Raymond Murray (in 'The SAS in Ireland') succinctly outlines the links between the various organisations involved in this murder campaign:

'There was a link-up among elements of the UDA/UVF, Special Branch and SAS in the Portadown area at that time. Allegations have been made that a particular RUC Special Branch man ran the mid-Ulster UDA commander and a notorious paramilitary member as 'sources of information' or agents of the Special Branch. This Special Branch man was linked via the SAS Covert Troop based at Castledillon to HQ3 Brigade. He provided weapons not handed in to RUC Forensic to the SAS commanders, who, in turn, used their SAS Troop facilities and the Special Branch man's introductions to arm and task the Portadown loyalist gangs, using information from the Garda nicknamed 'the Badger' and his Garda friends to clear areas across the border for SAS/UDA/UVF operations. The loyalist gangs in Portadown also received British Army uniforms and weapons 'stolen' from a TA base.'

This merely gives a taste of one set of relationships functioning at the time. There appears to be a number of different sets of relationships linking informers and agents to the RUC Special Branch and Military Intelligence, and to Robert Nairac; cross-membership of the Portadown UVF and local UDA units; and so on. This complex web of colluding members of loyalist paramilitaries and security force personnel created a gang that was able to operate in a large-scale, fatally effective murder campaign in the mid-1970's. Amnesty International have stated that 'reluctance [by the British government] to institute broad and independent inquiries into allegations of collusion with 'death squads', that have been operating in the name of the political 'status quo', has had dramatic consequences for public confidence.'


The 'bad apple' theory:

While the UDR played a role within official British 'security' policy, it's members also engaged in widespread unofficial activity. Over the first ten years of the UDR's existence nearly 200 members were convicted of serious crime - many of them for offences linked to the sectarian murder campaign. UDR personnel were involved in murder, attempted murder, and bombings attributed to Loyalist paramilitary groups. They supplied weapons to Loyalist paramilitaries, and passed on intelligence files to the same groups.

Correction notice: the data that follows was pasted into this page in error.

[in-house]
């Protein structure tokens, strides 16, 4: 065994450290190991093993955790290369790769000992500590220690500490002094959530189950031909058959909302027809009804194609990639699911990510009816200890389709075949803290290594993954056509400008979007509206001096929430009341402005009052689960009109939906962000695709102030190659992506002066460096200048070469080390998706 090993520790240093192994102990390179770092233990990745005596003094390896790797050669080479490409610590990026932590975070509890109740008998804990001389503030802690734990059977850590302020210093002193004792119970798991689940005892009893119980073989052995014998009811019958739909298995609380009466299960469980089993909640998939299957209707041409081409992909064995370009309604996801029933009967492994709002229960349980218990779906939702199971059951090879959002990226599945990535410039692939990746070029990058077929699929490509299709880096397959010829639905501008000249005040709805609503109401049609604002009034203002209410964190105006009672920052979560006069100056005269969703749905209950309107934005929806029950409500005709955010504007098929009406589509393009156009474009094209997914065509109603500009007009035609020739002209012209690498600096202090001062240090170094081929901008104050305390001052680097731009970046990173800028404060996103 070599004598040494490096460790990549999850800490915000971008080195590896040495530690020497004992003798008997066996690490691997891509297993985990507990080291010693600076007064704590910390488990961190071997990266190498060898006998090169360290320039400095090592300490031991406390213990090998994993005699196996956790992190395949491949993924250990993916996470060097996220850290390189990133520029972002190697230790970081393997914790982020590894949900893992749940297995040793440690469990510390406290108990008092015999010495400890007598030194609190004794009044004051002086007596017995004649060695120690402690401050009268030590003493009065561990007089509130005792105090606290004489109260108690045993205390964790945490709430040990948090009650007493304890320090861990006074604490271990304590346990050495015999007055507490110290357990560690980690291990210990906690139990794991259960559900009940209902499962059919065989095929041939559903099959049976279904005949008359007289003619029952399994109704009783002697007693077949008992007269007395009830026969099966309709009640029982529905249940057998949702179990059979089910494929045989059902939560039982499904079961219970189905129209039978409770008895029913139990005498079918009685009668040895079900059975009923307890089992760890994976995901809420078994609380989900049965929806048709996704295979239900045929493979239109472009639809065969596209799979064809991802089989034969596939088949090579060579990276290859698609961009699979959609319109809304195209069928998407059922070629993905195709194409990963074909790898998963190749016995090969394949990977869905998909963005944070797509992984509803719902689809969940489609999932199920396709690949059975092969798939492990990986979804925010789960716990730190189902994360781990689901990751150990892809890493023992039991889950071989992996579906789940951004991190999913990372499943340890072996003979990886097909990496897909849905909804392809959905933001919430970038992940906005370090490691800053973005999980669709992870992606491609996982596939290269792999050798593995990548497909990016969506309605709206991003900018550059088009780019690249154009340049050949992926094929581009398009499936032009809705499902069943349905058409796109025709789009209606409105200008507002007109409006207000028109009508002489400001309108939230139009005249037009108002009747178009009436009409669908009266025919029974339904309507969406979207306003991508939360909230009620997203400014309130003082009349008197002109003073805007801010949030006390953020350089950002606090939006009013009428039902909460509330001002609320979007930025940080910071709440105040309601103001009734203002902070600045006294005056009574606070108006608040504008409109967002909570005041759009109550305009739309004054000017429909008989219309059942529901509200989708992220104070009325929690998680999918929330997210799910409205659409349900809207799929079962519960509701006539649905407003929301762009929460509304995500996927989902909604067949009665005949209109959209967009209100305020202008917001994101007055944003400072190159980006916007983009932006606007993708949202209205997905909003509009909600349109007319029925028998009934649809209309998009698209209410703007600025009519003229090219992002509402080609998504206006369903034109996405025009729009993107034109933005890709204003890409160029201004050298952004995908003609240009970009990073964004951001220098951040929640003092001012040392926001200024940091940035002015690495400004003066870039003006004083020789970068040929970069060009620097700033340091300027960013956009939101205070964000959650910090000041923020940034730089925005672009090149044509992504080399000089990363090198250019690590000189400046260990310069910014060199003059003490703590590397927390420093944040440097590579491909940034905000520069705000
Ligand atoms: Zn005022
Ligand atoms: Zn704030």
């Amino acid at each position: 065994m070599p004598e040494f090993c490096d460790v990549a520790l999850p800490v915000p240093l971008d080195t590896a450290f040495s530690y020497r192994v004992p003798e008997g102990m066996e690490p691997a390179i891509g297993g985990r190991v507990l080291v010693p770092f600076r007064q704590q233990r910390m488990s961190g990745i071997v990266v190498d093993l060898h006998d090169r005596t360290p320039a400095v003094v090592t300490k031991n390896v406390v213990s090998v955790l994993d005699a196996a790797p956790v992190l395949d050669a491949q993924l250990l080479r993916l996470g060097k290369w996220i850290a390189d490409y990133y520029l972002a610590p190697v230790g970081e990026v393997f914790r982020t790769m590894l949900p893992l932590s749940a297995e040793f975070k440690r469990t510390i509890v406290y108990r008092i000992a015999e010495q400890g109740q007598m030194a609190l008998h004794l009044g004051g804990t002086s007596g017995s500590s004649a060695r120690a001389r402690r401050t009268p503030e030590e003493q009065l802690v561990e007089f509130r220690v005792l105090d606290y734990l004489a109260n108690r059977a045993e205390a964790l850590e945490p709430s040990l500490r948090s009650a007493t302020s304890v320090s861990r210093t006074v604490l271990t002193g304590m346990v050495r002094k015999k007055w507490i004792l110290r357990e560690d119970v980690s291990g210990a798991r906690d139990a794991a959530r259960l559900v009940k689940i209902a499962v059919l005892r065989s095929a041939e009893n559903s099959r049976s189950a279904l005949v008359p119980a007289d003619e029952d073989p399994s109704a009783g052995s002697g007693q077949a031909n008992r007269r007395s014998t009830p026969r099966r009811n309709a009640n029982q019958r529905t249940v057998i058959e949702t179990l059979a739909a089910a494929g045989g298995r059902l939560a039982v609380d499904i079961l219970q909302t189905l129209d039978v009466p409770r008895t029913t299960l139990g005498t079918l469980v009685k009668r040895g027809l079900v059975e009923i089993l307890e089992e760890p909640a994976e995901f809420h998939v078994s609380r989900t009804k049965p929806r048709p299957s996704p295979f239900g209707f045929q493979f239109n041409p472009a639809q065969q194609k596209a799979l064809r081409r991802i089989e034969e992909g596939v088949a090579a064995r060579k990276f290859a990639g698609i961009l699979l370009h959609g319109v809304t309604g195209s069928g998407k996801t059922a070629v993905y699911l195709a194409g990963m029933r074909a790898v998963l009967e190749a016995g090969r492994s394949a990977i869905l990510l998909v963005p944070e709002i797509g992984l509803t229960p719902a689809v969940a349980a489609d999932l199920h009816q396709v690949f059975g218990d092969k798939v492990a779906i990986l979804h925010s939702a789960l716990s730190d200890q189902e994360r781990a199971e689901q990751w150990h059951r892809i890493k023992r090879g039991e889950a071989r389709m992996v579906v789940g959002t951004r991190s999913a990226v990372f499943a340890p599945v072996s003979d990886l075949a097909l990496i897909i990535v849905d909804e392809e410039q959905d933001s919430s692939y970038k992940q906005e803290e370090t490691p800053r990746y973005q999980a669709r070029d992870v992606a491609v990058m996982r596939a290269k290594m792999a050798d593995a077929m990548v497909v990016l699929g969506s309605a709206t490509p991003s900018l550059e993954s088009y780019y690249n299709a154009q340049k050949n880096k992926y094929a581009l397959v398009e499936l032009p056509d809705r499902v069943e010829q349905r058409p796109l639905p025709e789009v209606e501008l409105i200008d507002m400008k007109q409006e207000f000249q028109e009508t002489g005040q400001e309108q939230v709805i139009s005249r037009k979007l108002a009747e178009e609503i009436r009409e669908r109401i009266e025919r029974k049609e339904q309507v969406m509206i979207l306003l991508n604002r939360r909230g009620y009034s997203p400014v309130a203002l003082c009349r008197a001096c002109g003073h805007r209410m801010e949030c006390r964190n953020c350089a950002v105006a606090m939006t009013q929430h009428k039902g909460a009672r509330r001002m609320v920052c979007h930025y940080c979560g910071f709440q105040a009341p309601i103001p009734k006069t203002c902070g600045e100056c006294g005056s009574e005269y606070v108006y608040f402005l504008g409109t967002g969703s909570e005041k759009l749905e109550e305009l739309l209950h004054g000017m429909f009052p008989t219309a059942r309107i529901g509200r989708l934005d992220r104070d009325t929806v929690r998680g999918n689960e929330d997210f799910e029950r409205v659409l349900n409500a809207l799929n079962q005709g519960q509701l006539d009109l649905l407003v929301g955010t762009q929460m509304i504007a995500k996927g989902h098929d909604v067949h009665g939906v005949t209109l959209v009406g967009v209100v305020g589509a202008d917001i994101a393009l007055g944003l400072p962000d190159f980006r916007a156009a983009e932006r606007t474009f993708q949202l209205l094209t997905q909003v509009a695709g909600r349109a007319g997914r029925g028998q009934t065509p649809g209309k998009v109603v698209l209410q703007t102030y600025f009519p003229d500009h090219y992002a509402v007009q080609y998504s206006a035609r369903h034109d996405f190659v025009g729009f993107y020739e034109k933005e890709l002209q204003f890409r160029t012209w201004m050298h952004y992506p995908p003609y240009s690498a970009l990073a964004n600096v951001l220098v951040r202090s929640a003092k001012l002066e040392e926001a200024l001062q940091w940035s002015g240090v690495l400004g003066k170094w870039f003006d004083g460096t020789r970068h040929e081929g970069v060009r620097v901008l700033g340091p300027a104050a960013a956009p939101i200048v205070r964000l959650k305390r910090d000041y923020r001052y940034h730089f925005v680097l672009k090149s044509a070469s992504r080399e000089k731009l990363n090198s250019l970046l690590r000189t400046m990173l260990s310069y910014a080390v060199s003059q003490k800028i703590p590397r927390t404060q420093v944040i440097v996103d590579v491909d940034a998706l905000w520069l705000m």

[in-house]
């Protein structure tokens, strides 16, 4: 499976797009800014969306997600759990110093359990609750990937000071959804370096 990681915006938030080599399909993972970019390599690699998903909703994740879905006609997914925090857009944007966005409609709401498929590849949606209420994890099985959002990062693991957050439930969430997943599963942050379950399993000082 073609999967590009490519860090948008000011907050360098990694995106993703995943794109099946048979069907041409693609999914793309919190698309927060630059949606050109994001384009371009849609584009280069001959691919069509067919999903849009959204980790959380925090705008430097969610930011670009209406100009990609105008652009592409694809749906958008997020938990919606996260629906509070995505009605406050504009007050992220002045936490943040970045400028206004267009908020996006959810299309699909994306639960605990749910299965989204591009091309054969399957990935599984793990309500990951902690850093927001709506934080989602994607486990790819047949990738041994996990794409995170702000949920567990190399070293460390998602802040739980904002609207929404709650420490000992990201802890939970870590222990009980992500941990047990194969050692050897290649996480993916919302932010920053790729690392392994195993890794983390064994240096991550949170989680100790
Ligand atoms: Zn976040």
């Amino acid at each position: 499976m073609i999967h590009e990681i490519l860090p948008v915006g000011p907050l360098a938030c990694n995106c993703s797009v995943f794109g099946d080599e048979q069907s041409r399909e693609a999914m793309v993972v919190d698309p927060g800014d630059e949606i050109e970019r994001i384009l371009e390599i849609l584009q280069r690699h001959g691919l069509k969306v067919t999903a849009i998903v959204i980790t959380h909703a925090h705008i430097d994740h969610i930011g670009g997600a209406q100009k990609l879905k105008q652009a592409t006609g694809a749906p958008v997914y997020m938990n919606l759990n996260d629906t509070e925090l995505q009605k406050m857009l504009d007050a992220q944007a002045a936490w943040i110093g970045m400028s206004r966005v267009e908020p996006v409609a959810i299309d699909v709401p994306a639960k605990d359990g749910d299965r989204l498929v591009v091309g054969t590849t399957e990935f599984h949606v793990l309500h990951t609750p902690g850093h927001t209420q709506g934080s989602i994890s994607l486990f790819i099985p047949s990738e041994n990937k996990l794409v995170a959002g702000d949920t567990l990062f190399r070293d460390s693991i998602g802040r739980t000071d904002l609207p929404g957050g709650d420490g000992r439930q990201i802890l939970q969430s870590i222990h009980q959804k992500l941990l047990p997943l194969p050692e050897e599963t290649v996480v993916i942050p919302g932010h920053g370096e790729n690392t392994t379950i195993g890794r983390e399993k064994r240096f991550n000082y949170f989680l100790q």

The UDR gave Loyalist paramilitaries the opportunity to exploit its intelligence, to obtain military training through membership, and to have greater freedom of movement under the guise of acting in the capacity of members of the security forces. Dual membership of the UDR and the UDA was acceptable to the military authorities, and, at the start of the period in question here, UVF membership was also legal. The 8th and 11th battalions of the UDR were the major infiltration targets for the Portadown UVF/UDA. In an interview given to the BBC in August 1975, a UVF representative stated 'We must face it; there are security forces' personnel who agree with our standpoints. Let us say there is a thin line between UVF membership and security forces membership in certain cases.' It is believed that members of the UDR in both Tyrone and Fermanagh linked up with the Waterside (Derry) and Dungannon paramilitaries. Dungannon in turn fitted in with the Portadown/ Lurgan UVF. This helps to explain why the area in which this gang operated covered several counties.

The most common form of collusion throughout the 1970's took the form of UDR members joining Loyalist paramilitary groups and taking part in sectarian activities while out of uniform. However, UDR uniforms were also worn during a number of attacks, such as during fake roadblocks. A number of the attacks linked in the PFC's mapping exercise fall into this category, most notoriously the Miami Showband massacre.